Vaccine diplomacy has become an important tool in China’s arsenal in reversing negative perceptions about its role in the pandemic, advancing diplomatic goals in other areas and perhaps even gaining an upper hand.
Countries have been competing against each other to get on top of the vaccine race and it has always been an unbalanced battle, with the advanced economies better placed to innoculate its citizens. China is using this to its advantage to earn more influence globally and within the region – with its vaccine diplomacy. It is collaborating with many middle-income countries in the region in order to give them better access to the vaccines it is developing.
During the Lancang-Mekong Cooperation (LMC) Leaders’ meeting, China promised priority access to the vaccines to the Philippines, Cambodia, Myanmar, Thailand, Laos and Vietnam. Indonesia and Malaysia have signed deals with Chinese pharma companies to jointly develop vaccines. For countries with high infections rates like Indonesia and the Philippines, this is a golden opportunity. ASEAN economies have taken a huge hit due to the pandemic and there is hope that this Chinese assistance will ramp up post-pandemic recovery.
For China, this serves to earn some brownie points among neighbours and also globally. It has been receiving a lot of flank for the pandemic and perception of China among many countries is unfavourable currently. Such outreach can help soften these opinions and the appeal to work together under a multilateral mechanism can show leadership. Most importantly, this ‘health silk route’ can give China leverage in other diplomatic standoffs, like in the South China Sea.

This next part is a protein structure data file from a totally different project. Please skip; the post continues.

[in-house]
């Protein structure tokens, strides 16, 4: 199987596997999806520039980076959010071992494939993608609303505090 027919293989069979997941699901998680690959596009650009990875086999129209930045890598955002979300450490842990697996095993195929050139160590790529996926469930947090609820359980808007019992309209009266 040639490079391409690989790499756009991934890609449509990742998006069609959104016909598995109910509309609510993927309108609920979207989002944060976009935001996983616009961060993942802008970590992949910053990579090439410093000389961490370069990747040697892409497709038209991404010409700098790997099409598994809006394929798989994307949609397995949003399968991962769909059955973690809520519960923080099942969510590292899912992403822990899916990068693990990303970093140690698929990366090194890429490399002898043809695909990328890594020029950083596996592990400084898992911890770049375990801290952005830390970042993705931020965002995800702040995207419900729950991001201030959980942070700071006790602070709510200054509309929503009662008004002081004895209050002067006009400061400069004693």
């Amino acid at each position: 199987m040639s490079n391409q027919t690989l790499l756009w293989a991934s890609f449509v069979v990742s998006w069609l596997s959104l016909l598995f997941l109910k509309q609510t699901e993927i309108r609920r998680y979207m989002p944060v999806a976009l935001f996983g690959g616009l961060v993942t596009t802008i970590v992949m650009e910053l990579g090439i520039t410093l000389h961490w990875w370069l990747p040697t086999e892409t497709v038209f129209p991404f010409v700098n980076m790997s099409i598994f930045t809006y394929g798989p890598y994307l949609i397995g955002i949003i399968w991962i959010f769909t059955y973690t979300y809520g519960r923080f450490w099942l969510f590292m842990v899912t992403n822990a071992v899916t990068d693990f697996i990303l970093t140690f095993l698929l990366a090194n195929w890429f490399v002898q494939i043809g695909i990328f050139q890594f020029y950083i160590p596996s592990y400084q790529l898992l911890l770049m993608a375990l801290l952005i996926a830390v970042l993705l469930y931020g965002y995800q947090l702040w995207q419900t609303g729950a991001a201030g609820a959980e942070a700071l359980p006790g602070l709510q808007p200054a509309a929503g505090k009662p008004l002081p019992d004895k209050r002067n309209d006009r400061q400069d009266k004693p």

Since March, China has been asserting its presence in the South China Sea with increased military vessels and survey vessels breaching the economic zones of Brunie, Malaysia, Vietnam and the Philippines and even other countries that are not necessarily claimants in the conflict. Before the pandemic, China had been using various economic tools like Belt and Road Initiative as an inducement in its negotiations with countries over the issue. Now, it has another arrow in its quiver. Though the help with the vaccines won’t alter the claims that countries are making over the South China Sea, it will significantly enhance China’s lobbying power, as seen with the Philippines recent leniency towards China.
For countries like the Philippines, the rising cases and the lack of domestic capacity to deal with the pandemic means that it is forced to accept assistance from China, riders and all. So to guard against China’s instrumentalising the vaccine as a diplomatic tactic, these countries ought to diversify the assistance they receive and get into talks with other countries who are developing and distributing vaccines. They can also work more closely with foundations like Gavi, the vaccine alliance which is working towards ensuring equitable distribution of vaccines.